By J Hutcherson (Oct 17, 2017) US Soccer Players – MLS has spent a lot of time over its existence blurring the line between clubs and franchises. It’s an important distinction for soccer operation with international ambition, showing that a group of teams founded and allocated by a league and later added to through expansion is the same as a league of clubs. Further pushing that point were the MLS teams using “FC” in their names.
It doesn’t take much to figure out that MLS isn’t a league of clubs. They’re a top down single-entity assigning operating rights to investor/operators in member cities. The league owns 51% of every team.
That’s far from the romantic ideal of a soccer club. Even the expansion teams that existed prior to their MLS membership aren’t telling that idealized story. Those Pacific Northwest teams with NASL names are echoes of the originals that went out of business a long time ago. Orlando City was originally an Austin expansion team in the USL. That’s how it works in North American soccer.
What makes the Columbus Crew’s potential relocation to Austin such a big deal for MLS is that it scrapes away the veneer. It reminds fan across the league that MLS might let teams call themselves football or soccer clubs, but that means something different here. It means that teams can move.
Throughout the expansion era, existing teams moving hasn’t been an issue for MLS. It’s happened all of once. San Jose became the Houston Dynamo in 2006 and won back-to-back MLS Cups. Winning those championships helped MLS push the narrative away from other teams potentially moving. That’s in part because they’d already played through that scenario.
Around this time in 2001, there were strong rumors that the league was going to contract some teams. Contraction in pro sports was a thing back then, with Major League Baseball openly discussing cutting two teams. MLS was the only league that actually went ahead and did it.
Prior to announcing the end of the Florida teams, there were lots of rumors linking lots of MLS teams with a hasty demise. MLS didn’t do a great job deflecting those rumors, leading to the assumption that they were keeping options open. At the time, it was somewhat of a surprise that the Florida teams beat long-time trouble spots… well, you could’ve listed a few clubs.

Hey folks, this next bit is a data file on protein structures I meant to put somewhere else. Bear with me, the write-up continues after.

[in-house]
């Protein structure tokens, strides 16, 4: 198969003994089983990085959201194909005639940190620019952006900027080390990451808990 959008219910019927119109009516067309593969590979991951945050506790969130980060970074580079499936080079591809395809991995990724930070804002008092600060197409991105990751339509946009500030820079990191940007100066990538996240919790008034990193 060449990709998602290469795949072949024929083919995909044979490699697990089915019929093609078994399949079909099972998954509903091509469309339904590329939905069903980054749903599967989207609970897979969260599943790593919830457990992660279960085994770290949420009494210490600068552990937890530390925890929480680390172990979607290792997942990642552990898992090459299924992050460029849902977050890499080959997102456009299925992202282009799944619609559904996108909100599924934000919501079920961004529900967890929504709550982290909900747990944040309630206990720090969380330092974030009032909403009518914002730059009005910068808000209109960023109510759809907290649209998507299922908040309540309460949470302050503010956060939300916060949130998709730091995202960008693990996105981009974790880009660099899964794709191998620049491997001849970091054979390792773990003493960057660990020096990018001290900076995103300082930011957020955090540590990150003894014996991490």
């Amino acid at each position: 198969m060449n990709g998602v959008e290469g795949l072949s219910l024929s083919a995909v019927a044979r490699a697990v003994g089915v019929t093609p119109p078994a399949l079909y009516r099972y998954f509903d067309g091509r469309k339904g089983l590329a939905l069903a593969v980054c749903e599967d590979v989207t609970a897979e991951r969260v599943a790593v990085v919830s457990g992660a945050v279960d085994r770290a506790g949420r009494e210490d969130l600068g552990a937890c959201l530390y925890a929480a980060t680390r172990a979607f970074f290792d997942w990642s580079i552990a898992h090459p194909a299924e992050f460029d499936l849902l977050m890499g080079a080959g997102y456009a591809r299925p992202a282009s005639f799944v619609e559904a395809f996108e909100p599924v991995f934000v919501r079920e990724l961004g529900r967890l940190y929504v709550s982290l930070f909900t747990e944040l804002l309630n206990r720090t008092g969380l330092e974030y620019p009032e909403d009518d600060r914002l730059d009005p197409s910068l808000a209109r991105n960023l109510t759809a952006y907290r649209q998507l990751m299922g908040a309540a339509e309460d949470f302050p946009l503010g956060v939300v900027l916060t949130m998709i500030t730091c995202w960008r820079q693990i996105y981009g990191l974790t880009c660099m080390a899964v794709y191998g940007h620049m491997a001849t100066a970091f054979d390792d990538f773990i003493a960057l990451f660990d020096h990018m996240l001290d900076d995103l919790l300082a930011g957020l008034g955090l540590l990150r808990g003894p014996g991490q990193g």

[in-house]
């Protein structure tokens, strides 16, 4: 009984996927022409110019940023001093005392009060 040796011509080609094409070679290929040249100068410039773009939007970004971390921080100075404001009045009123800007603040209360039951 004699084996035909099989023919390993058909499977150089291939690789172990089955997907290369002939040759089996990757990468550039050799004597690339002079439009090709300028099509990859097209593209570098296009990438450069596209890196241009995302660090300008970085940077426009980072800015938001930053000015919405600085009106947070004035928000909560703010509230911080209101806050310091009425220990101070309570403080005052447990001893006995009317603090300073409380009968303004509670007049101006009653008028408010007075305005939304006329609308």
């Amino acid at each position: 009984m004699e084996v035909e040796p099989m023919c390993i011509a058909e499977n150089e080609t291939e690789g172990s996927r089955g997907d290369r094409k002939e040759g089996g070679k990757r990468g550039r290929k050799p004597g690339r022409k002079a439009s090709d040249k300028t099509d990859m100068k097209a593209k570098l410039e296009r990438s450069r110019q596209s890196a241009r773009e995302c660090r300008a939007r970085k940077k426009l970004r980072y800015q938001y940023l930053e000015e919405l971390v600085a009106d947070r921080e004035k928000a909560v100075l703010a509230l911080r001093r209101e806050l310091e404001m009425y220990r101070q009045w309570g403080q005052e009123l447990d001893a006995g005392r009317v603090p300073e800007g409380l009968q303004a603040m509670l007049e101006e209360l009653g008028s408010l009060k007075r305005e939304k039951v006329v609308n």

MLS took a lesson from that when it came to relocation, closing off any discussion that other teams might be reconsidering their situation. It appears to be different now, even in the era of expansion.
“As attendance league-wide continues to grow on a record-setting pace, and markets across the country seek to join MLS, Columbus’ situation is particularly concerning,”” MLS commissioner Don Garber said as part of the Crew’s announcement of a potential move. “Despite PSV’s significant investments and improvements on and off the field, Columbus Crew SC is near the bottom of the League in all business metrics and the Club’s stadium is no longer competitive with other venues across MLS. The league is very reluctant to allow teams to relocate, but based on these factors, we support PSV’s efforts to explore options outside of Columbus, including Austin, provided they find a suitable stadium location.”
Consider this part of a commissioner’s job. Playing one city against another for a stadium is nothing new, even in MLS. DC United’s investor/operators flirted with Baltimore when that city was briefly enthusiastic about pro soccer. Stadiums open with a countdown clock on when it will no longer satisfy an owner or a league no matter how grandiose or forward thinking. It’s part of the game, with cities normally paying some or all of the cost at building something new.
Garber’s use of the phrase “very reluctant” also shouldn’t surprise. In an era of escalating expansion fees and new markets willing to pay them, the league doesn’t need to be competing against its existing teams. That’s the next big question. If an MLS team moves, what’s the relocation fee? How does the league allow that while not overly impacting its expansion business?
Again, what we’re seeing underlined here is North American pro soccer as a business and on those specific MLS terms. Single-entity still exists. The league is still in control of the ownership of every single club. There are no exceptions or special cases. Columbus may throw a spotlight on something the league has played down and at least in public eroded over multiple rounds of expansion. Whether that’s good, bad, or just different for MLS fans is the big picture question.
J Hutcherson started covering soccer in 1999 and has worked as the general manager of the US National Soccer Team Players Association since 2002. Contact him at email@example.com.
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